The Shedhalle sees itself as a contemporary art institution, which a political background and deals with political topics. If one follows the argument of the “New Institutionalism“, political orientation and institutional work do not exclude each other. Do you have a problem with this? Which curatorial models interest and inspire you in this context? And how important were such questions during your time at the Shedhalle?
Of course we dealt with these questions every day. Each exhibition experimented, as it were, with yet another way of curating, both with regard to the modes of exhibiting inside and outside the art context and with regard to the structure and cooperation with participants and external partners. We didn’t really have a conflict-ridden relation with our institution as it could happen in the form of pressure to compromise from sponsors or board members. Our problem perhaps was that this factory building and the institution were orientated towards the art of the 1970s and 80s, which was influenced by industrial standards, something that didn’t correspond with our discursive practices of the 1990s. That was a somewhat ponderous legacy.
My most experimental project was Kültür, which was planned, developed and conducted with artists in Istanbul: an out-of-house project which was to respond in a cultural dimension to the increasing expropriation of economic processes into low-wage countries, and which was thoroughly collaborative. I was interested in this form of cooperation as a model of a post-colonial critique, which not only occurs within the artwork itself, but also takes the institutional relation as its starting point. Marion von Osten’s Sex and Space project, which thematically overlapped in many ways with Kültür, was a great simultaneous counterpart because we were able to exchange our experiences with the processes of group projects that were sometimes quite difficult.
Right now, there is a lot of discussion about the efficiency of institutions. Different authorities interpret this efficiency in quite different ways. Institutions, which receive public funding, are often judged by quantitative criteria such as visitor numbers. This is partly true for the Shedhalle, too. How did you handle this fact and what do you think is the situation for institutions of a similar outlook today? How do you perceive the dilemma to think for a specific audience and at the same time showing the greatest possible openness?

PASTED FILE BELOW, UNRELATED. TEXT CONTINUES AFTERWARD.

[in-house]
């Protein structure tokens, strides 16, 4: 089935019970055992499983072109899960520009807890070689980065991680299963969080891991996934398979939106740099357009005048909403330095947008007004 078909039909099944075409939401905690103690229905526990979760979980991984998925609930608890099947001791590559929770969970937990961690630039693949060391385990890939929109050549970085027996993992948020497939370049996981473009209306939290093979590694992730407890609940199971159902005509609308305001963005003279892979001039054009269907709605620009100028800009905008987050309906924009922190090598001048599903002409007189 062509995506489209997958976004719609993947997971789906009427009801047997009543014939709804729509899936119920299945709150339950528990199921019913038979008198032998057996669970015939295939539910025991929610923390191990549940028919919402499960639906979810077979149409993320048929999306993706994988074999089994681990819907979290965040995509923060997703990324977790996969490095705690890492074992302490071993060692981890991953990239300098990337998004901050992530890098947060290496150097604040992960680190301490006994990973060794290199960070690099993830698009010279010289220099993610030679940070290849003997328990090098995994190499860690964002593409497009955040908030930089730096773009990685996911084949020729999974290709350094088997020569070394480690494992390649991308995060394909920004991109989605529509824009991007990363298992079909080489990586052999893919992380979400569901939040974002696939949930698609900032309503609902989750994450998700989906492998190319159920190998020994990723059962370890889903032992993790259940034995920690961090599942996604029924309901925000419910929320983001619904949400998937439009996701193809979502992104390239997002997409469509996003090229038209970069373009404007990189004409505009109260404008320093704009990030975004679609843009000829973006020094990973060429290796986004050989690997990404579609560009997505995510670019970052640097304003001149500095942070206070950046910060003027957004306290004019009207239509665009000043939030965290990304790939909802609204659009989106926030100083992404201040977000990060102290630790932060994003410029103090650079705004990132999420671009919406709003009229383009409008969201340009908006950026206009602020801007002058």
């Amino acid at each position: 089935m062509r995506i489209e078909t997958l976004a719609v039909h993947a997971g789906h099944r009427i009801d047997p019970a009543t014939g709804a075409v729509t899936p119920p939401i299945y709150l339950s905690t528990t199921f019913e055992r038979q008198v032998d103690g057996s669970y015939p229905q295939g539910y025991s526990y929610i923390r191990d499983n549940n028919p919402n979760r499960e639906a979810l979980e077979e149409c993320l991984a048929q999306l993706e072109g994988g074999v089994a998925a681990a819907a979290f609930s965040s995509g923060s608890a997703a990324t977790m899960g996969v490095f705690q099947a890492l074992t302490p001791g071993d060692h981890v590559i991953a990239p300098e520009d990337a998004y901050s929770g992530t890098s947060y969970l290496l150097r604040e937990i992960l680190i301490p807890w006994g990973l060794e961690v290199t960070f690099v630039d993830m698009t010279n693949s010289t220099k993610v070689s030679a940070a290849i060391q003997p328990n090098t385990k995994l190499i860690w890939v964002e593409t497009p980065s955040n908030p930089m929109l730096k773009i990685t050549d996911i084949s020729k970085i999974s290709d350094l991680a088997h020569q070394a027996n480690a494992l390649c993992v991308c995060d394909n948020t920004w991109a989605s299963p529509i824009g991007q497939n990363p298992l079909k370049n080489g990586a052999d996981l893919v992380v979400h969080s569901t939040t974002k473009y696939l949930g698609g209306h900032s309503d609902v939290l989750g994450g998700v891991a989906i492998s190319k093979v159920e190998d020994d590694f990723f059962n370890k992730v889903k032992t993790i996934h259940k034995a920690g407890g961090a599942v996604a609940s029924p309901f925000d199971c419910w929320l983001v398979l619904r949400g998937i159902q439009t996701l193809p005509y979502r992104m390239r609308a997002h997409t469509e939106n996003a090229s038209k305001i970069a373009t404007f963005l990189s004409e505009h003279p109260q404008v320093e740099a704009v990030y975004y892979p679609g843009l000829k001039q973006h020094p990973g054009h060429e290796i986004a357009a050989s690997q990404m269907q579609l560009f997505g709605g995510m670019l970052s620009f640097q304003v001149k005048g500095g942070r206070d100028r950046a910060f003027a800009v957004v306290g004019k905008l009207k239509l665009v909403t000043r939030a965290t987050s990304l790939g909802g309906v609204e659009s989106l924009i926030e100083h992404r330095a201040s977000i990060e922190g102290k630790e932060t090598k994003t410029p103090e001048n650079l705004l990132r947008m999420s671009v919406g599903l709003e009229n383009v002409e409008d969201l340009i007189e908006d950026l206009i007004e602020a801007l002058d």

We just weren’t put off by these circumstances; each of the Zurich art spaces has its own programme and should acknowledge its particular function. We occupied a critical-discursive niche, which was not claimed by anybody else. We raised many different topics over the years and perhaps put together the most varied programme. We resolutely dismissed the accusation of one-sidedness. We simply tried to integrate different local groups of interest in order to enter new audience circles. Our curatorial approach and our critical stance were mainly appreciated outside of Zurich and Switzerland. The pressure that began to be exerted by art activities which, thanks to the internet and a documentary-oriented, socially engaged and medially interconnected global art scene, increasingly took place outside the art strongholds in the 1990s, meant that the understanding of art had to change in more conservative art spaces, too. Art galleries and museums had to open up to such activities if they didn’t want to be excluded from the most important artistic events. But we don’t really need the blessing of these galleries as much as we used to; there are many options and opportunities to be active at a place for a certain amount of time. This growing independence is equally valid for the audience; we no longer depend on a local regular audience in order to have a sense of the point and effect of our work. But maybe it is the artist in me who says this.
Is the separation of curatorial and artistic practice important for you today? One should mention that you also publish books and teach in Geneva and Zurich. How do these different activities influence your work?
I have already said a lot in this respect. I never considered this separation a useful one. To curate is part of my artistic practice. The curatorial projects brought the necessity of writing, i. e. the articulation of a concept and the mediation of individual artistic positions. Today, I also write on the topics that interest me in my video works. The texts complement the videos, but they do not only mediate them. Because people know that I write myself, they do not bother publishing something on my works but ask me to do it. But then, others’ interpretations never really seemed concise enough, many reflections were lost or their complexity wasn’t comprehensible from an art-immanent position only. This is why I started doing it myself. I most enjoy writing on research-related art projects in which image and text are treated equally and thus interweave. My video works are best represented in this way, and the material for the book format can be re-prepared individually.